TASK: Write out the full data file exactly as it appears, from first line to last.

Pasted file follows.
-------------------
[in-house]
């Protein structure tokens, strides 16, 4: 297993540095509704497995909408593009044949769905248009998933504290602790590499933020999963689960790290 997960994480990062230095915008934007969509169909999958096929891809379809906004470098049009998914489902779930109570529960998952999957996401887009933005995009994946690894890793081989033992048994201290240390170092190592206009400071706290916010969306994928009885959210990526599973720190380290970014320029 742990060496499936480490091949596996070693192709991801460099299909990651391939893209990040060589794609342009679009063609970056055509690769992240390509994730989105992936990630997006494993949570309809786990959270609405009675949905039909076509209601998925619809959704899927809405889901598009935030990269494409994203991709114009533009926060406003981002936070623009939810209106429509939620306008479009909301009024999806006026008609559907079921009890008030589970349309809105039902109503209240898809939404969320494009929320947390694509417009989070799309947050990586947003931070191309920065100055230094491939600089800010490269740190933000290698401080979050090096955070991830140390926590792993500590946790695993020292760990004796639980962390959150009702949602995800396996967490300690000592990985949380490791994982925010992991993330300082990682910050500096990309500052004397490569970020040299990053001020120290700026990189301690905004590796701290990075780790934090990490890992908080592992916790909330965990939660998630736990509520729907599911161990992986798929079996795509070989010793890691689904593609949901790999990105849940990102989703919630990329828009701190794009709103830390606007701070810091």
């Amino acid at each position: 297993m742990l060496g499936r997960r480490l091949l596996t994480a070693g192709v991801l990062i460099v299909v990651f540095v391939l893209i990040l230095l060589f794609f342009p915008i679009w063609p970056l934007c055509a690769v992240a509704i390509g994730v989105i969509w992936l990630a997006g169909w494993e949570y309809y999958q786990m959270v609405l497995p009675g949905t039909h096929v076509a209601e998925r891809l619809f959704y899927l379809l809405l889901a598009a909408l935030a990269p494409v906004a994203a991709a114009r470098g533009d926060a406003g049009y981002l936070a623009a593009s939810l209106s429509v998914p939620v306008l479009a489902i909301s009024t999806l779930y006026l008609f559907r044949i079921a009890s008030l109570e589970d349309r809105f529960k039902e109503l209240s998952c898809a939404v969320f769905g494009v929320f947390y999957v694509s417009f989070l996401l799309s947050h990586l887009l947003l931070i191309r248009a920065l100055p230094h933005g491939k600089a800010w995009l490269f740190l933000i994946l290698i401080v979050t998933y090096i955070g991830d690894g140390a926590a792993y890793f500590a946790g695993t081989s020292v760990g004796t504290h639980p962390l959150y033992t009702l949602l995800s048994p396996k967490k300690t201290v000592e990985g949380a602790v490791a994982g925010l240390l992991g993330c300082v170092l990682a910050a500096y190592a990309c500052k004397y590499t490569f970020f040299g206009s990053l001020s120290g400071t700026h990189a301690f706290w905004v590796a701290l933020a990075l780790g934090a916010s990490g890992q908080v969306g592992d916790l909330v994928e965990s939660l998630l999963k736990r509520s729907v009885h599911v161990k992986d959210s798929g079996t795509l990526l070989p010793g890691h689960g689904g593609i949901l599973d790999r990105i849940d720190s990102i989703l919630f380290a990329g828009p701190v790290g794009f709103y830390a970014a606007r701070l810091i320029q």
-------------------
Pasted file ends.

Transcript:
[in-house]
């Protein structure tokens, strides 16, 4: 297993540095509704497995909408593009044949769905248009998933504290602790590499933020999963689960790290 997960994480990062230095915008934007969509169909999958096929891809379809906004470098049009998914489902779930109570529960998952999957996401887009933005995009994946690894890793081989033992048994201290240390170092190592206009400071706290916010969306994928009885959210990526599973720190380290970014320029 742990060496499936480490091949596996070693192709991801460099299909990651391939893209990040060589794609342009679009063609970056055509690769992240390509994730989105992936990630997006494993949570309809786990959270609405009675949905039909076509209601998925619809959704899927809405889901598009935030990269494409994203991709114009533009926060406003981002936070623009939810209106429509939620306008479009909301009024999806006026008609559907079921009890008030589970349309809105039902109503209240898809939404969320494009929320947390694509417009989070799309947050990586947003931070191309920065100055230094491939600089800010490269740190933000290698401080979050090096955070991830140390926590792993500590946790695993020292760990004796639980962390959150009702949602995800396996967490300690000592990985949380490791994982925010992991993330300082990682910050500096990309500052004397490569970020040299990053001020120290700026990189301690905004590796701290990075780790934090990490890992908080592992916790909330965990939660998630736990509520729907599911161990992986798929079996795509070989010793890691689904593609949901790999990105849940990102989703919630990329828009701190794009709103830390606007701070810091």
């Amino acid at each position: 297993m742990l060496g499936r997960r480490l091949l596996t994480a070693g192709v991801l990062i460099v299909v990651f540095v391939l893209i990040l230095l060589f794609f342009p915008i679009w063609p970056l934007c055509a690769v992240a509704i390509g994730v989105i969509w992936l990630a997006g169909w494993e949570y309809y999958q786990m959270v609405l497995p009675g949905t039909h096929v076509a209601e998925r891809l619809f959704y899927l379809l809405l889901a598009a909408l935030a990269p494409v906004a994203a991709a114009r470098g533009d926060a406003g049009y981002l936070a623009a593009s939810l209106s429509v998914p939620v306008l479009a489902i909301s009024t999806l779930y006026l008609f559907r044949i079921a009890s008030l109570e589970d349309r809105f529960k039902e109503l209240s998952c898809a939404v969320f769905g494009v929320f947390y999957v694509s417009f989070l996401l799309s947050h990586l887009l947003l931070i191309r248009a920065l100055p230094h933005g491939k600089a800010w995009l490269f740190l933000i994946l290698i401080v979050t998933y090096i955070g991830d690894g140390a926590a792993y890793f500590a946790g695993t081989s020292v760990g004796t504290h639980p962390l959150y033992t009702l949602l995800s048994p396996k967490k300690t201290v000592e990985g949380a602790v490791a994982g925010l240390l992991g993330c300082v170092l990682a910050a500096y190592a990309c500052k004397y590499t490569f970020f040299g206009s990053l001020s120290g400071t700026h990189a301690f706290w905004v590796a701290l933020a990075l780790g934090a916010s990490g890992q908080v969306g592992d916790l909330v994928e965990s939660l998630l999963k736990r509520s729907v009885h599911v161990k992986d959210s798929g079996t795509l990526l070989p010793g890691h689960g689904g593609i949901l599973d790999r990105i849940d720190s990102i989703l919630f380290a990329g828009p701190v790290g794009f709103y830390a970014a606007r701070l810091i320029q």